We affirm that work is part of God’s plan for human beings participating in the cultivation and stewardship of creation. The divine pattern is one of labor and rest in healthy proportion to each other. Our view of work should not be confined to commercial activity; it must also include the many ways that human beings serve each other through their efforts. AI can be used in ways that aid our work or allow us to make fuller use of our gifts. The church has a Spirit-empowered responsibility to help care for those who lose jobs and to encourage individuals, communities, employers, and governments to find ways to invest in the development of human beings and continue making vocational contributions to our lives together.

We deny that human worth and dignity is reducible to an individual’s economic contributions to society alone. Humanity should not use AI and other technological innovations as a reason to move toward lives of pure leisure even if greater social wealth creates such possibilities.

Genesis 1:27; 2:5; 2:15; Isaiah 65:21-24; Romans 12:6-8; Ephesians 4:11-16

Article 6: Sexuality

We affirm the goodness of God’s design for human sexuality which prescribes the sexual union to be an exclusive relationship between a man and a woman in the lifelong covenant of marriage.

We deny that the pursuit of sexual pleasure is a justification for the development or use of AI, and we condemn the objectification of humans that results from employing AI for sexual purposes. AI should not intrude upon or substitute for the biblical expression of sexuality between a husband and wife according to God’s design for human marriage.

Genesis 1:26-29; 2:18-25; Matthew 5:27-30; 1 Thess 4:3-4

Article 5: Bias

We affirm that, as a tool created by humans, AI will be inherently subject to bias and that these biases must be accounted for, minimized, or removed through continual human oversight and discretion. AI should be designed and used in such ways that treat all human beings as having equal worth and dignity. AI should be utilized as a tool to identify and eliminate bias inherent in human decision-making.

We deny that AI should be designed or used in ways that violate the fundamental principle of human dignity for all people. Neither should AI be used in ways that reinforce or further any ideology or agenda, seeking to subjugate human autonomy under the power of the state.

Micah 6:8; John 13:34; Galatians 3:28-29; 5:13-14; Philippians 2:3-4; Romans 12:10

Article 4: Medicine

We affirm that AI-related advances in medical technologies are expressions of God’s common grace through and for people created in His image and that these advances will increase our capacity to provide enhanced medical diagnostics and therapeutic interventions as we seek to care for all people. These advances should be guided by basic principles of medical ethics, including beneficence, non-maleficence, autonomy, and justice, which are all consistent with the biblical principle of loving our neighbor.

We deny that death and disease—effects of the Fall—can ultimately be eradicated apart from Jesus Christ. Utilitarian applications regarding healthcare distribution should not override the dignity of human life. Fur- 3 thermore, we reject the materialist and consequentialist worldview that understands medical applications of AI as a means of improving, changing, or completing human beings.

Matthew 5:45; John 11:25-26; 1 Corinthians 15:55-57; Galatians 6:2; Philippians 2:4

Article 3: Relationship of AI & Humanity

We affirm the use of AI to inform and aid human reasoning and moral decision-making because it is a tool that excels at processing data and making determinations, which often mimics or exceeds human ability. While AI excels in data-based computation, technology is incapable of possessing the capacity for moral agency or responsibility.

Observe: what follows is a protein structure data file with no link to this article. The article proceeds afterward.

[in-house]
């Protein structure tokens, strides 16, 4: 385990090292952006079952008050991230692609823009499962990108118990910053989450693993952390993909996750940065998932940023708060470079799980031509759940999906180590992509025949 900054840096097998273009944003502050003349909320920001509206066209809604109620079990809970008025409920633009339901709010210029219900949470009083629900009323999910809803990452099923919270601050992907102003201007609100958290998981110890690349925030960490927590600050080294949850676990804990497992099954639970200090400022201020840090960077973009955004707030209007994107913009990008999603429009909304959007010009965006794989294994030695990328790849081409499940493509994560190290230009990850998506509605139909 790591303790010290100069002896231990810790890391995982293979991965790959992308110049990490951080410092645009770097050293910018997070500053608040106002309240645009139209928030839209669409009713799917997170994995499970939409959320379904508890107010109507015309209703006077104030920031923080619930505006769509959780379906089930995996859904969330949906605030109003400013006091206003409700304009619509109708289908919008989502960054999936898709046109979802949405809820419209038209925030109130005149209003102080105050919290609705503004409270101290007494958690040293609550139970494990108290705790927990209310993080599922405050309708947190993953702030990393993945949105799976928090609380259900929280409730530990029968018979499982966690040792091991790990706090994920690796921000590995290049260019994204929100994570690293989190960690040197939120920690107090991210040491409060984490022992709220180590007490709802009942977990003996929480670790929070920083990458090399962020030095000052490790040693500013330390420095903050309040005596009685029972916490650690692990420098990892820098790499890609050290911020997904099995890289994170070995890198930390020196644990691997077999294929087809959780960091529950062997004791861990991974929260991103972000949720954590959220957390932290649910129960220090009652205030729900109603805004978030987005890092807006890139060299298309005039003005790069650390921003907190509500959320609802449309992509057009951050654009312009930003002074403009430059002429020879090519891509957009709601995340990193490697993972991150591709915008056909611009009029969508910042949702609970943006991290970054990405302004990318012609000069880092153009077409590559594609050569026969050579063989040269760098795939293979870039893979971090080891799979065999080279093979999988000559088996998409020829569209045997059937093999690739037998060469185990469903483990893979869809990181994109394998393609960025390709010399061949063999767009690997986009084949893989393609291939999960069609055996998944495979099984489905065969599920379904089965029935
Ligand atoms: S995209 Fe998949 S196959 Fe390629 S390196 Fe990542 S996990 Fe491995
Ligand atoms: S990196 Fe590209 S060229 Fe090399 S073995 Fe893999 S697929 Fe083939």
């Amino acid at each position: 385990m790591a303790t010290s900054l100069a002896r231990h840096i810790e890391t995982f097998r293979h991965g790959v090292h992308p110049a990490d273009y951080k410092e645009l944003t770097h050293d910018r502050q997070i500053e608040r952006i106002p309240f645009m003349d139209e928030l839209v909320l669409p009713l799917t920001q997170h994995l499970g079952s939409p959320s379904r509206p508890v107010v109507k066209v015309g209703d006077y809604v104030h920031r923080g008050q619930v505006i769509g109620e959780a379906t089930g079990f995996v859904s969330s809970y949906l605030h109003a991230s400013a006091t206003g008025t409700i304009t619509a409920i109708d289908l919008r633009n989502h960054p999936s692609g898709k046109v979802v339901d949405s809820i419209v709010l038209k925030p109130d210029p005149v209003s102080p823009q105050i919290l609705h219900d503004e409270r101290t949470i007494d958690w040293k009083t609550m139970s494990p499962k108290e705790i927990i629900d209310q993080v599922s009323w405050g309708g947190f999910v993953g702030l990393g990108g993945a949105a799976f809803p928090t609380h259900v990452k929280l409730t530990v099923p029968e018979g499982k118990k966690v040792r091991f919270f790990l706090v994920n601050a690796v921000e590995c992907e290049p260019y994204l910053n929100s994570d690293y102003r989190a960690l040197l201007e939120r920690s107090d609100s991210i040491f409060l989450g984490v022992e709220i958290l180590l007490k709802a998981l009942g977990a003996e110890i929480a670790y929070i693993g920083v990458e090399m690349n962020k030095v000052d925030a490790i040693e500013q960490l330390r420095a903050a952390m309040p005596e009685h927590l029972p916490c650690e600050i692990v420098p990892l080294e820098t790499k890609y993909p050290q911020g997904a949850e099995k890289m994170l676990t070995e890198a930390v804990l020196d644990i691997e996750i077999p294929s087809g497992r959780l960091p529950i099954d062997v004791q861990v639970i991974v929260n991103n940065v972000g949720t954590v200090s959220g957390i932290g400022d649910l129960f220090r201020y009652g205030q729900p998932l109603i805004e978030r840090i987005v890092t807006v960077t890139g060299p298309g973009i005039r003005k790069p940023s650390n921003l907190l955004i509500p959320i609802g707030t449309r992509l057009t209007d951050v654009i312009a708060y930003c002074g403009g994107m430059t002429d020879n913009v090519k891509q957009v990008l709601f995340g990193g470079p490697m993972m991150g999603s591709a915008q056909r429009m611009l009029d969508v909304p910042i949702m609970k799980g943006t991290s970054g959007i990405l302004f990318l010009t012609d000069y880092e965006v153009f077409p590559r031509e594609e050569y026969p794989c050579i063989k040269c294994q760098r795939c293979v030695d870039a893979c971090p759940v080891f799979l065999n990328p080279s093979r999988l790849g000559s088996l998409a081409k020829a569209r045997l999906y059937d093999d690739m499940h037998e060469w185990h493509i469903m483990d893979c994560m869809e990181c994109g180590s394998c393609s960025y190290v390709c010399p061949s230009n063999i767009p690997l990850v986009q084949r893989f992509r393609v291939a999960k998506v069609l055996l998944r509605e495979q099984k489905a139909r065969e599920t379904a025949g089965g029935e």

We deny that humans can or should cede our moral accountability or responsibilities to any form of AI that will ever be created. Only humanity will be judged by God on the basis of our actions and that of the tools we create. While technology can be created with a moral use in view, it is not a moral agent. Humans alone bear the responsibility for moral decision making.

Romans 2:6-8; Galatians 5:19-21; 2 Peter 1:5-8; 1 John 2:1

Article 2: AI as Technology

We affirm that the development of AI is a demonstration of the unique creative abilities of human beings. When AI is employed in accordance with God’s moral will, it is an example of man’s obedience to the divine command to steward creation and to honor Him. We believe in innovation for the glory of God, the sake of human flourishing, and the love of neighbor. While we acknowledge the reality of the Fall and its consequences on human nature and human innovation, technology can be used in society to uphold human dignity. As a part of our God-given creative nature, human beings should develop and harness technology in ways that lead to greater flourishing and the alleviation of human suffering.

We deny that the use of AI is morally neutral. It is not worthy of man’s hope, worship, or love. Since the Lord Jesus alone can atone for sin and reconcile humanity to its Creator, technology such as AI cannot fulfill humanity’s ultimate needs. We further deny the goodness and benefit of any application of AI that devalues or degrades the dignity and worth of another human being. 

Genesis 2:25; Exodus 20:3; 31:1-11; Proverbs 16:4; Matthew 22:37-40; Romans 3:23

Article 1: Image of God

We affirm that God created each human being in His image with intrinsic and equal worth, dignity, and moral agency, distinct from all creation, and that humanity’s creativity is intended to reflect God’s creative pattern.

We deny that any part of creation, including any form of technology, should ever be used to usurp or subvert the dominion and stewardship which has been entrusted solely to humanity by God; nor should technology be assigned a level of human identity, worth, dignity, or moral agency.

Genesis 1:26-28; 5:1-2; Isaiah 43:6-7; Jeremiah 1:5; John 13:34; Colossians 1:16; 3:10; Ephesians 4:24